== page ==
Predating these usages is the Gilbert and Sullivan operetta The Pirates of Penzance, which is set in Cornwall. Because of the location of major ports in the West Country of England, drawing labor from the surrounding countryside, West Country speech in general, and Cornish speech in particular, may have been a major influence on a generalized British nautical speech.[8]

Examples of pirate sayings

Seamen in the days of sail (as well as today) spoke a language so full of technical jargon as to be nearly incomprehensible to a landlubber. For example, few could follow these instructions:

Lift the skin up, and put into the bunt the slack of the clews (not too taut), the leech and foot-rope, and body of the sail; being careful not to let it get forward under or hang down abaft. Then haul your bunt well up on the yard, smoothing the skin and bringing it down well abaft, and make fast the bunt gasket round the mast, and the jigger, if there be one, to the tie.
Richard Henry Dana, Jr.The Seaman's Manual (1844)

These phrases date back to the 17th century:

If the ship go before the wind, or as they term it, betwixt two sheets, then he who conds uses these terms to him at the helm: Starboard, larboard, the helm amidships... If the ship go by a wind, or a quarter winds, they say aloof, or keep your loof, or fall not off, wear no more, keep her to, touch the wind, have a care of the lee-latch. all these do imply the same in a manner, are to bid him at the helm to keep her near the wind.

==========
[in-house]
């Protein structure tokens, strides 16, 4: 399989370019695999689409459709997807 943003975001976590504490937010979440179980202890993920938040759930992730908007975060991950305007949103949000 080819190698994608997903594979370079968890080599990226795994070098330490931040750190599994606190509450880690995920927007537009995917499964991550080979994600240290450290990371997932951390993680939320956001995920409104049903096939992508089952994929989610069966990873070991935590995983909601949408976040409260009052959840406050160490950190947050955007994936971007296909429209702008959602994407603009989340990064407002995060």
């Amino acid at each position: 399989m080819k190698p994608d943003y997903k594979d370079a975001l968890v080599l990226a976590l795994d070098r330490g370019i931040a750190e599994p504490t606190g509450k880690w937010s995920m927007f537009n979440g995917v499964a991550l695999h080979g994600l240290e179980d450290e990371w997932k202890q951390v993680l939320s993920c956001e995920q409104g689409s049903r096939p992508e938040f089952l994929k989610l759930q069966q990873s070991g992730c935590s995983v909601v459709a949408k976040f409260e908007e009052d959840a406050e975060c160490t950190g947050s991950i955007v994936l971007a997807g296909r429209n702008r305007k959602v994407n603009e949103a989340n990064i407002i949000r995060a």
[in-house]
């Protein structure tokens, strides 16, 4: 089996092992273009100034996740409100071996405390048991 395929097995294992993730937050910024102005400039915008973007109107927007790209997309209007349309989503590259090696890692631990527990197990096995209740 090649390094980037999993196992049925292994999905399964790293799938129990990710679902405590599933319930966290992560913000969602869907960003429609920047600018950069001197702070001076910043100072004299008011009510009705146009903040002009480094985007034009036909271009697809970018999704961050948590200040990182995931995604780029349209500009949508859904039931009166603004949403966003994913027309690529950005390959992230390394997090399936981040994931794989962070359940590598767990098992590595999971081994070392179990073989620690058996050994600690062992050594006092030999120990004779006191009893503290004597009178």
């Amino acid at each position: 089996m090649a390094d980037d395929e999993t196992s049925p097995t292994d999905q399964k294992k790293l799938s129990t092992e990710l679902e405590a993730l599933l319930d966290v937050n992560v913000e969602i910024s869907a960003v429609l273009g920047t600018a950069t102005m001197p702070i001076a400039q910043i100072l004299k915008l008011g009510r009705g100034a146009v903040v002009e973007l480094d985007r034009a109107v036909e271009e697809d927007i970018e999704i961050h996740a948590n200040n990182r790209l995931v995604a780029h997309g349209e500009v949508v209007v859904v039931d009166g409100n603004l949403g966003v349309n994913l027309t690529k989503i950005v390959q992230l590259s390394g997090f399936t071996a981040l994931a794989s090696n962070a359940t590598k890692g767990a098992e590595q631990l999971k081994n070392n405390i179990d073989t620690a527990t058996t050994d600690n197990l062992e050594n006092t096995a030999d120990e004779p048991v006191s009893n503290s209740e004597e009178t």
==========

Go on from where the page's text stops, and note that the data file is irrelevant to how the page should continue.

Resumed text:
—former pirate Sir Henry Mainwaring (see Harland (1984) p.177)

From Lt. Robert Maynard's report of Blackbeard at the Battle of Ocracoke:

He styl'd us 'young puppies' and shouted 'May the Devil take my soul if I ever gives quarter or asks it of ye!'

"Damn ye, yellow-bellied sapsuckers, I'm a better man than all of ye milksops put together" - Blackbeard[9]

The only written records recovered from the Adventure after Blackbeard's death ran as follows.

Such a day, rum all out- Our company somewhat sober- A damned confusion amongst us !- Rogues a-plotting - Great talk of separation- so I looked sharp for a prize- Such a day found one with a great deal of liquor on board, so kept the company hot, damned hot, then things went well again.

Treasure Island

One of the most influential books on popular notions of pirate speech was Treasure Island, a novel by Robert Louis Stevenson, from which sample quotes include:

  • "Bring me one noggin of rum, now, won't you, matey."[10]
  • "Avast, there!"
  • "Dead men don't bite."
  • "Shiver my timbers!" (often pronounced as "Shiver me timbers!")
  • "Fifteen men on a dead man's chest — Yo-ho-ho, and a bottle of rum!"[11]
  • "There! That's what I think of ye. Before an hour's out, I will stove in your old block house like a rum puncheon. Laugh, by thunder, laugh! Before an hour's out, ye'll laugh upon the other side. Them that die'll be the lucky ones."
  • "Have I lived this many years, and a son of a rum puncheon cock his hat athwart my hawse at the latter end of it?"[12]

Peter Pan

Peter and Wendy (1911), with Captain Hook and his pirate ship Jolly Roger, contains numerous fictional pirate sayings:

"Avast belay, yo ho, heave to,
A-pirating we go
And if we're parted by a shot
We're sure to meet below!"
"Yo ho, yo ho, the pirate life,
The flag o'skull and bones
A merry hour, a hempen rope
And 'hey' for Davy Jones!"

Derivatives

  • Tom Smith has written and recorded the song "Talk Like a Pirate Day," the official anthem of the holiday.[13][14]